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06b1d7e90c69730b7adba7d7ea4cbf5beda6e1be
Barenboim plays Mendelssohn Songs Without Words Op.62 no02:04

Barenboim plays Mendelssohn Songs Without Words Op.62 no.1 in G Major

 

Introduction:Edit

With the title of "Songs Without Words"Mendelsohn composed a variety of miniature pieces for the piano composed by him around twenty years (1829-1845) in eight volumes. This particular song is from the 5th Book of songs without words, he finished the book in 1842.

Analysis:Edit

This book of Songs Without Words composed by Mendelsohn marked the invisible divisor line between late

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Classism and early romanticism because this type of composition (short pieces) started in the suites, dances, marches and others free compositions under the names of fantasies, risercari, toccatas and gaining fame with the Well Tempered Clavier composed by J.S. Bach. Little by little after Bach the short pieces became suites and began to appear the cyclical form. But here in the romanticism the short pieces most of them for the piano composed by Mendelsohn, Chopin (mazurkas, preludes, nocturnes, etc.) inspired the composer so much that they started composing them in a new way with a national character such as Chopin’s Mazurkas or Liszt Hungarian rhapsodies. Mendelsohn was influenced for such as boom of exploitation to the short pieces. This specific piece that I choose recreate the environment of a song with lots of lyricism and sentimentalism.

Formally the piece is in ternary form A (a a’) B (b a) A’ (a c c’) coda. Within the section A there is a half cadence in measure 4, a imperfect authentic cadence in measure 8 and a perfect authentic cadence in measure 10 to give pass to the section B in which are the deceptive authentic cadence in measure 14th, a half cadence in measure 16th and a deceptive cadence at measure 20. In the A prime section there is a half cadence in measure 26 and then a deceptive cadence at measure 30 and a couple of perfect authentic cadences both in the coda section (35 the first one and in measure 41 the second one.

Barenboim plays Mendelssohn Songs Without Words Op.62 no02:04

Barenboim plays Mendelssohn Songs Without Words Op.62 no.1 in G Major-0

The whole piece is in G major. The first cadence that appears in the piece is a half cadence in the 4th measure. The first modulation appears in the measure 7-8 to the B minor key the specific chords are: V42-i6 (imperfect authentic cadence), in the 9-10 measures however there is a perfect authentic cadence with V7-I which is typical characteristic of Mendelsohn songs without words. Later on in the bar 17th the theme of piece comes back in C major.  In the measure 22 again appear the main theme now in G major the original key. Further it is set a deceptive cadence (m 29-30). The coda section begins in measure 35 till the end.

Comparison:Edit

The op 19b no. 1 is completely comparable with this song without words op 69 no. 1. Firstly because it

Mendelssohn - Songs without Words Op. 19 No03:13

Mendelssohn - Songs without Words Op. 19 No. 1 (Gortler)-2

denotes simplicity. Analytically in the beginning there is a short introduction of two measures long. It can be divided in three parts/periods. The first one begins after the short introduction in measure 3 until measure 15th, inside this part we can see the two long phrases, they almost have the same thematic material because they begin with the same pattern but then after their second measures both go different directions. The first phrase is shorter than the second one having only four measures while the second one have the double amount. The cadence in measures 12-13 has the particularity of having descendent chromatic notes. After the repetition bar it starts a new period with shifts with a new tonality. The melody and the theme completely change with a more movement (moving forward). At the measure 24 there is a half cadence. After this section there is return to the section A with some variation in mood of this second part more fluid and the chromaticisms, which end in a cadence.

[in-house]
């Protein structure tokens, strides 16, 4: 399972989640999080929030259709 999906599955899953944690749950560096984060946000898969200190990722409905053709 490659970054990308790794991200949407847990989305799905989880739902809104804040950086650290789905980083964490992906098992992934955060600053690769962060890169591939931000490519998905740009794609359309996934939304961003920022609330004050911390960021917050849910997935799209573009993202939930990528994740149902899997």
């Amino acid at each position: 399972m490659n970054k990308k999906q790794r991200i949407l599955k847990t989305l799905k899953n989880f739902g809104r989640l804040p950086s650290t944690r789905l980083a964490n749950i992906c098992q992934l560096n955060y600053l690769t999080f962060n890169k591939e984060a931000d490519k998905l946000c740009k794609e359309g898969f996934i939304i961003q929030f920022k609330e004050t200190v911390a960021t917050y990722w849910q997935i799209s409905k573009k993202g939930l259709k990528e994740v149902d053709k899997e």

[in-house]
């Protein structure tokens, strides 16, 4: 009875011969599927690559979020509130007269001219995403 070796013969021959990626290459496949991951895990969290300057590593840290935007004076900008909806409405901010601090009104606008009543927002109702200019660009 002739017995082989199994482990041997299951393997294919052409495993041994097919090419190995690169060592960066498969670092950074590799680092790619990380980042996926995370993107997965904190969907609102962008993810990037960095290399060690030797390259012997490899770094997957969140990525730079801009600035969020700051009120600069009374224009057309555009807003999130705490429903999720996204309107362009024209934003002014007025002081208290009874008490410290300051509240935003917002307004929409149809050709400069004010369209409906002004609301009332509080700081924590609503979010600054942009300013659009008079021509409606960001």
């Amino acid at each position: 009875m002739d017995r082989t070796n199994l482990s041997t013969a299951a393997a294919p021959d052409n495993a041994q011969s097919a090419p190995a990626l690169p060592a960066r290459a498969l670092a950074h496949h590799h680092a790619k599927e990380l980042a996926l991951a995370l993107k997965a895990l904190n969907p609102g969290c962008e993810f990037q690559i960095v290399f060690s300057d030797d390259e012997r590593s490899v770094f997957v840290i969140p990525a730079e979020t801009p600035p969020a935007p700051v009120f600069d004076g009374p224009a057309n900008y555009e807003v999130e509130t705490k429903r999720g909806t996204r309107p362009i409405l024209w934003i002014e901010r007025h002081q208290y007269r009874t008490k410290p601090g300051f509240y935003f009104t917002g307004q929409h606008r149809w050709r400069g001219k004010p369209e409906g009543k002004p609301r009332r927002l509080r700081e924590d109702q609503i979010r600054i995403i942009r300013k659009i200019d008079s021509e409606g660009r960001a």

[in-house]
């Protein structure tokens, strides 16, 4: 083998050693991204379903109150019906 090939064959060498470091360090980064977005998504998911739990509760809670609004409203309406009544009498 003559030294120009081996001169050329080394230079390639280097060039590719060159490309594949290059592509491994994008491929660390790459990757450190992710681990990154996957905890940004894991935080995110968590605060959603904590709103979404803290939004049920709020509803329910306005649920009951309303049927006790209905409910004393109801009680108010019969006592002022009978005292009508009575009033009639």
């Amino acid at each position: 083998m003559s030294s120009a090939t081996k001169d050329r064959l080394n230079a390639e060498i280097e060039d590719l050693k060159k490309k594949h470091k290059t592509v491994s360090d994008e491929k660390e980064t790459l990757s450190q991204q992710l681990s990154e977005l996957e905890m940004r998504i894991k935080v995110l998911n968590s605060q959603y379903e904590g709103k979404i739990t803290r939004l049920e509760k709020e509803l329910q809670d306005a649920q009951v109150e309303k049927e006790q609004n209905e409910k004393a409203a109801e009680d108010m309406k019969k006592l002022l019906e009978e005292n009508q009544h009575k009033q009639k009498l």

In comparison with the other song without words this op 19 no. 1 have a clear melodic line led by the right hand in quarter notes or the half notes sometimes in the left hand, when it comes the B part the mood change because the melody is now in eight notes instead in quarter notes. When we look at the op 62 no. 1 you see more variation in the melody it is more elaborated with quarter notes, eighteen notes and eight notes for example the first three measures.

Observations:Edit

Mendelsohn have been strongly criticized because of his short piano pieces like the songs without words, because they do not have the elaboration that Chopin gave to his piano pieces but I believe that all the songs without words that Mendelsohn composed are very beautiful and technically for the pianist they are not too simple they require musical-technical work to play them in a right manner.

Works Cited:Edit

Crawshaw, Edith A.H. "Mendelssohn's 'Songs without Words."The Musical Quarterly, Vol. 33, No. 1 (Jan., 1947), pp. 1-16Edit

Hans, Tischler; Louis H. Tischler. . "Mendelssohn's 'Songs without Words."The Musical Times, Vol. 73, No. 1076 (Oct. 1, 1932), p. 930 Edit

"Baremboin plays Mendelsshon Songs Without Words op 62 no. 1." Youtube video, Uploaded by "newFranzFerencLiszt," on Dec 15, 2009.http://www.youtube.com/watch?v=NSWPNty4uTcEdit

"Mendelsshon-Songs without Words op 19 No. 1 (Gortler)." Youtube video, Uploaded by "ClassicalScores" on May 23, 2010:  http://www.youtube.com/watch?v=RIU70B6K7LEdit

Mendelssohn's Songs without words socres:  http://imslp.org/wiki/Lieder_ohne_Worte,_Op.19b_%28Mendelssohn,_Felix%29

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